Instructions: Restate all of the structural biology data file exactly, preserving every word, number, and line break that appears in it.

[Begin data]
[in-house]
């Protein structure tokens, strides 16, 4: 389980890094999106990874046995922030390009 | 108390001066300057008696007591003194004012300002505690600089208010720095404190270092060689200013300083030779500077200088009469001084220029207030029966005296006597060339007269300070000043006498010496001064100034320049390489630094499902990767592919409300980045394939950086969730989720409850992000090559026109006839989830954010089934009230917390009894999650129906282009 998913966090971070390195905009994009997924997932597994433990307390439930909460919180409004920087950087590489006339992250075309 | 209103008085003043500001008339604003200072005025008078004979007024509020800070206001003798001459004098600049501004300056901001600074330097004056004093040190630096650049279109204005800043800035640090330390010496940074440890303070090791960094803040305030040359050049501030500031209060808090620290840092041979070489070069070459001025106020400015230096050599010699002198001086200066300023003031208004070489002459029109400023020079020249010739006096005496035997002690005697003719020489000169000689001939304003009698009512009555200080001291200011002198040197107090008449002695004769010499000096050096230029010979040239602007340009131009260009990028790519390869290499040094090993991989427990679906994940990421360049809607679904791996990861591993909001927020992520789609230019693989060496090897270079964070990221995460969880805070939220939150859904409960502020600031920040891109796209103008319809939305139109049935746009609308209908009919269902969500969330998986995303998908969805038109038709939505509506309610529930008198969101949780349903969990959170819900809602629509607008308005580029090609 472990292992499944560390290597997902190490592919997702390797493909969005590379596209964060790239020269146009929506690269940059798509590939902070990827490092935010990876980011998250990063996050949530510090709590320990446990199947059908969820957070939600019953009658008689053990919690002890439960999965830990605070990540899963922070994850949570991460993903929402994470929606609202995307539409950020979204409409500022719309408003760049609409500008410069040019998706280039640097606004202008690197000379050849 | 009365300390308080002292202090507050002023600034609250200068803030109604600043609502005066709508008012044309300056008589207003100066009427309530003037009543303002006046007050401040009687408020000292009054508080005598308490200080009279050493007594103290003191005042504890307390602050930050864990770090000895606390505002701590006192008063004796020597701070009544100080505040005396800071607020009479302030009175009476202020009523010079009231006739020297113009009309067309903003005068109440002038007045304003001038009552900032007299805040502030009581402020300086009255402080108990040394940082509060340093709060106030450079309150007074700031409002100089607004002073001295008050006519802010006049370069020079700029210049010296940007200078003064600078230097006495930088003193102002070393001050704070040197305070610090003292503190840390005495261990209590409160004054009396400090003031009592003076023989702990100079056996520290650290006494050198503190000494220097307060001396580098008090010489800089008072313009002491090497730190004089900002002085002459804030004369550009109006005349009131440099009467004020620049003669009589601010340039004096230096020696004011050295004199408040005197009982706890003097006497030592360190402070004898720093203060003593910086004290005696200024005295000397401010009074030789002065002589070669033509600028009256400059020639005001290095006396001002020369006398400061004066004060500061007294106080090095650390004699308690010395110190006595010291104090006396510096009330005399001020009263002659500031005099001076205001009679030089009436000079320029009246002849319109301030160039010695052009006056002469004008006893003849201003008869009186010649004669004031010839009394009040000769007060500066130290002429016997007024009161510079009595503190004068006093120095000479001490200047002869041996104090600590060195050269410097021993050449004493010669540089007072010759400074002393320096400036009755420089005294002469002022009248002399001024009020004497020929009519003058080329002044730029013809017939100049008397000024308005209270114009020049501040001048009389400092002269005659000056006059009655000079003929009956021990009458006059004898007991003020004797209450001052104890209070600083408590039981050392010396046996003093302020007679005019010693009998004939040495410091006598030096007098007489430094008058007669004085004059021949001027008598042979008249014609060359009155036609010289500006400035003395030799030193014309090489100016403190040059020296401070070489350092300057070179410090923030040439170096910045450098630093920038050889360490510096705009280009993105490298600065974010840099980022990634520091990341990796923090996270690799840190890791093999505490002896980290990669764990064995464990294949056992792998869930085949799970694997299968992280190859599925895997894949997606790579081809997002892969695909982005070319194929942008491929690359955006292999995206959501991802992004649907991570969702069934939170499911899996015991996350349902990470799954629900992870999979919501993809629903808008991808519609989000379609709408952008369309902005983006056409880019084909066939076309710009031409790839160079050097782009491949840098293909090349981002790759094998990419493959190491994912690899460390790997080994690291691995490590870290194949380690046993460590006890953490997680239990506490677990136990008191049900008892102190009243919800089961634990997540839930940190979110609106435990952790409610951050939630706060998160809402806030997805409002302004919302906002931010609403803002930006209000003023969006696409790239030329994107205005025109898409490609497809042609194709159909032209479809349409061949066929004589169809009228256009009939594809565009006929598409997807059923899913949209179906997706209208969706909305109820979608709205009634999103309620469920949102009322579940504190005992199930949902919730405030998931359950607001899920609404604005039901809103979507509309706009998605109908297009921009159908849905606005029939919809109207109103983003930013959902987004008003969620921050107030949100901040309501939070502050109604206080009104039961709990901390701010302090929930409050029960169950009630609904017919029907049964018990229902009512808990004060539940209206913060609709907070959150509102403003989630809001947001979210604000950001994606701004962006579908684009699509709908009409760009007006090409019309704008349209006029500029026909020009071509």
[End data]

[in-house]
């Protein structure tokens, strides 16, 4: 389980890094999106990874046995922030390009 | 108390001066300057008696007591003194004012300002505690600089208010720095404190270092060689200013300083030779500077200088009469001084220029207030029966005296006597060339007269300070000043006498010496001064100034320049390489630094499902990767592919409300980045394939950086969730989720409850992000090559026109006839989830954010089934009230917390009894999650129906282009 998913966090971070390195905009994009997924997932597994433990307390439930909460919180409004920087950087590489006339992250075309 | 209103008085003043500001008339604003200072005025008078004979007024509020800070206001003798001459004098600049501004300056901001600074330097004056004093040190630096650049279109204005800043800035640090330390010496940074440890303070090791960094803040305030040359050049501030500031209060808090620290840092041979070489070069070459001025106020400015230096050599010699002198001086200066300023003031208004070489002459029109400023020079020249010739006096005496035997002690005697003719020489000169000689001939304003009698009512009555200080001291200011002198040197107090008449002695004769010499000096050096230029010979040239602007340009131009260009990028790519390869290499040094090993991989427990679906994940990421360049809607679904791996990861591993909001927020992520789609230019693989060496090897270079964070990221995460969880805070939220939150859904409960502020600031920040891109796209103008319809939305139109049935746009609308209908009919269902969500969330998986995303998908969805038109038709939505509506309610529930008198969101949780349903969990959170819900809602629509607008308005580029090609 472990292992499944560390290597997902190490592919997702390797493909969005590379596209964060790239020269146009929506690269940059798509590939902070990827490092935010990876980011998250990063996050949530510090709590320990446990199947059908969820957070939600019953009658008689053990919690002890439960999965830990605070990540899963922070994850949570991460993903929402994470929606609202995307539409950020979204409409500022719309408003760049609409500008410069040019998706280039640097606004202008690197000379050849 | 009365300390308080002292202090507050002023600034609250200068803030109604600043609502005066709508008012044309300056008589207003100066009427309530003037009543303002006046007050401040009687408020000292009054508080005598308490200080009279050493007594103290003191005042504890307390602050930050864990770090000895606390505002701590006192008063004796020597701070009544100080505040005396800071607020009479302030009175009476202020009523010079009231006739020297113009009309067309903003005068109440002038007045304003001038009552900032007299805040502030009581402020300086009255402080108990040394940082509060340093709060106030450079309150007074700031409002100089607004002073001295008050006519802010006049370069020079700029210049010296940007200078003064600078230097006495930088003193102002070393001050704070040197305070610090003292503190840390005495261990209590409160004054009396400090003031009592003076023989702990100079056996520290650290006494050198503190000494220097307060001396580098008090010489800089008072313009002491090497730190004089900002002085002459804030004369550009109006005349009131440099009467004020620049003669009589601010340039004096230096020696004011050295004199408040005197009982706890003097006497030592360190402070004898720093203060003593910086004290005696200024005295000397401010009074030789002065002589070669033509600028009256400059020639005001290095006396001002020369006398400061004066004060500061007294106080090095650390004699308690010395110190006595010291104090006396510096009330005399001020009263002659500031005099001076205001009679030089009436000079320029009246002849319109301030160039010695052009006056002469004008006893003849201003008869009186010649004669004031010839009394009040000769007060500066130290002429016997007024009161510079009595503190004068006093120095000479001490200047002869041996104090600590060195050269410097021993050449004493010669540089007072010759400074002393320096400036009755420089005294002469002022009248002399001024009020004497020929009519003058080329002044730029013809017939100049008397000024308005209270114009020049501040001048009389400092002269005659000056006059009655000079003929009956021990009458006059004898007991003020004797209450001052104890209070600083408590039981050392010396046996003093302020007679005019010693009998004939040495410091006598030096007098007489430094008058007669004085004059021949001027008598042979008249014609060359009155036609010289500006400035003395030799030193014309090489100016403190040059020296401070070489350092300057070179410090923030040439170096910045450098630093920038050889360490510096705009280009993105490298600065974010840099980022990634520091990341990796923090996270690799840190890791093999505490002896980290990669764990064995464990294949056992792998869930085949799970694997299968992280190859599925895997894949997606790579081809997002892969695909982005070319194929942008491929690359955006292999995206959501991802992004649907991570969702069934939170499911899996015991996350349902990470799954629900992870999979919501993809629903808008991808519609989000379609709408952008369309902005983006056409880019084909066939076309710009031409790839160079050097782009491949840098293909090349981002790759094998990419493959190491994912690899460390790997080994690291691995490590870290194949380690046993460590006890953490997680239990506490677990136990008191049900008892102190009243919800089961634990997540839930940190979110609106435990952790409610951050939630706060998160809402806030997805409002302004919302906002931010609403803002930006209000003023969006696409790239030329994107205005025109898409490609497809042609194709159909032209479809349409061949066929004589169809009228256009009939594809565009006929598409997807059923899913949209179906997706209208969706909305109820979608709205009634999103309620469920949102009322579940504190005992199930949902919730405030998931359950607001899920609404604005039901809103979507509309706009998605109908297009921009159908849905606005029939919809109207109103983003930013959902987004008003969620921050107030949100901040309501939070502050109604206080009104039961709990901390701010302090929930409050029960169950009630609904017919029907049964018990229902009512808990004060539940209206913060609709907070959150509102403003989630809001947001979210604000950001994606701004962006579908684009699509709908009409760009007006090409019309704008349209006029500029026909020009071509």